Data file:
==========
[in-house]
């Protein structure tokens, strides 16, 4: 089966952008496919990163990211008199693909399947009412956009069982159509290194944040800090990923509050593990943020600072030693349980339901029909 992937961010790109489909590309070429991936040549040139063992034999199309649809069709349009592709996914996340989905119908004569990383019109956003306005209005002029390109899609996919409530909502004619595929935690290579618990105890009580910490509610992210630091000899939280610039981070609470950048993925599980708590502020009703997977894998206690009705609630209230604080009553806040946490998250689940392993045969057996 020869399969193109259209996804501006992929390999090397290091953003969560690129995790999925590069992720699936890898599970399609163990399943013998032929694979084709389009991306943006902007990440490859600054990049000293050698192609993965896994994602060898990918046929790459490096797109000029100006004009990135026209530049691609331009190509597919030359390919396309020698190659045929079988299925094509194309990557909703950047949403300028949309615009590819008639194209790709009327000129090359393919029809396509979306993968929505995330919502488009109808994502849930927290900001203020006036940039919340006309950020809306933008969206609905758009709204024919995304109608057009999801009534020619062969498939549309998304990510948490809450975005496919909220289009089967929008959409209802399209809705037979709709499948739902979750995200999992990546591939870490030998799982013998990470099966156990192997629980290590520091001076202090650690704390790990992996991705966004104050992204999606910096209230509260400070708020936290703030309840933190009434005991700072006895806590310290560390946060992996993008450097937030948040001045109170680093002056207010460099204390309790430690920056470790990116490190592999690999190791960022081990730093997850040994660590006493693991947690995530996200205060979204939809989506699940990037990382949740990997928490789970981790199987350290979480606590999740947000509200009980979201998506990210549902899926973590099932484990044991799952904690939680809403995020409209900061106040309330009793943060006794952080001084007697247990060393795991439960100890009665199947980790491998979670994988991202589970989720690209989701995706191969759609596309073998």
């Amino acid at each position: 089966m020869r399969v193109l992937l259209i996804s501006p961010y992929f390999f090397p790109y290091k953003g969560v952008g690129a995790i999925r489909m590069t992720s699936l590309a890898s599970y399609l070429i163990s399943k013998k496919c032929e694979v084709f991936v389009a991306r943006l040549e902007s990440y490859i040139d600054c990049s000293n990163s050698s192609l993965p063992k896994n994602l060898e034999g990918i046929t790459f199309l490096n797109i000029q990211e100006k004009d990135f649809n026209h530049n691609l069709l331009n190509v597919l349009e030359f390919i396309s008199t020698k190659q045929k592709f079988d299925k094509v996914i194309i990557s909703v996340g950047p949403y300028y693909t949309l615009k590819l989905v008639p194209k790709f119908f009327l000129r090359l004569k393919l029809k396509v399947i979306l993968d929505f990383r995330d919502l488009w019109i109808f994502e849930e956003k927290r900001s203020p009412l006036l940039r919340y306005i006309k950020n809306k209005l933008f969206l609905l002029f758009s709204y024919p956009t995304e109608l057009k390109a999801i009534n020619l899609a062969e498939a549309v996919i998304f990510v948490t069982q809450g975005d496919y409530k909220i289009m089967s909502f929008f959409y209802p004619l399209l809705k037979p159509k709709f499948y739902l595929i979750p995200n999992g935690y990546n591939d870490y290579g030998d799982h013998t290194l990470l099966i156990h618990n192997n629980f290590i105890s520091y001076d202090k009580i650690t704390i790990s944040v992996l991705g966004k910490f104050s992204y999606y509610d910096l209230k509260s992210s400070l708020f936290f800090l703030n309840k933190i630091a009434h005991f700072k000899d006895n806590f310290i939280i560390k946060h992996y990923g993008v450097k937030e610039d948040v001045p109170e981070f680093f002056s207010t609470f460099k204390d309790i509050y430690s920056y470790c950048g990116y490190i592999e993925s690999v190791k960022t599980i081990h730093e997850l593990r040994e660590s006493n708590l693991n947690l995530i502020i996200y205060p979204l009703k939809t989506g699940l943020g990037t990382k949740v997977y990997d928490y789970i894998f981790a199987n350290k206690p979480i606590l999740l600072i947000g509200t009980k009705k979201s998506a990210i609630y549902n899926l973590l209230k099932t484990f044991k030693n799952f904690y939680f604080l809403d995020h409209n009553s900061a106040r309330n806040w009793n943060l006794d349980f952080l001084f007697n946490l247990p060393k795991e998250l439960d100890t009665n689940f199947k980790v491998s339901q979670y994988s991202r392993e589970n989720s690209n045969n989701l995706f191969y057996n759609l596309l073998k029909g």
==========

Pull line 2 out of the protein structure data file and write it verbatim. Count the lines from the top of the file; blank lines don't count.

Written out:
């Protein structure tokens, strides 16, 4: 089966952008496919990163990211008199693909399947009412956009069982159509290194944040800090990923509050593990943020600072030693349980339901029909 992937961010790109489909590309070429991936040549040139063992034999199309649809069709349009592709996914996340989905119908004569990383019109956003306005209005002029390109899609996919409530909502004619595929935690290579618990105890009580910490509610992210630091000899939280610039981070609470950048993925599980708590502020009703997977894998206690009705609630209230604080009553806040946490998250689940392993045969057996 020869399969193109259209996804501006992929390999090397290091953003969560690129995790999925590069992720699936890898599970399609163990399943013998032929694979084709389009991306943006902007990440490859600054990049000293050698192609993965896994994602060898990918046929790459490096797109000029100006004009990135026209530049691609331009190509597919030359390919396309020698190659045929079988299925094509194309990557909703950047949403300028949309615009590819008639194209790709009327000129090359393919029809396509979306993968929505995330919502488009109808994502849930927290900001203020006036940039919340006309950020809306933008969206609905758009709204024919995304109608057009999801009534020619062969498939549309998304990510948490809450975005496919909220289009089967929008959409209802399209809705037979709709499948739902979750995200999992990546591939870490030998799982013998990470099966156990192997629980290590520091001076202090650690704390790990992996991705966004104050992204999606910096209230509260400070708020936290703030309840933190009434005991700072006895806590310290560390946060992996993008450097937030948040001045109170680093002056207010460099204390309790430690920056470790990116490190592999690999190791960022081990730093997850040994660590006493693991947690995530996200205060979204939809989506699940990037990382949740990997928490789970981790199987350290979480606590999740947000509200009980979201998506990210549902899926973590099932484990044991799952904690939680809403995020409209900061106040309330009793943060006794952080001084007697247990060393795991439960100890009665199947980790491998979670994988991202589970989720690209989701995706191969759609596309073998």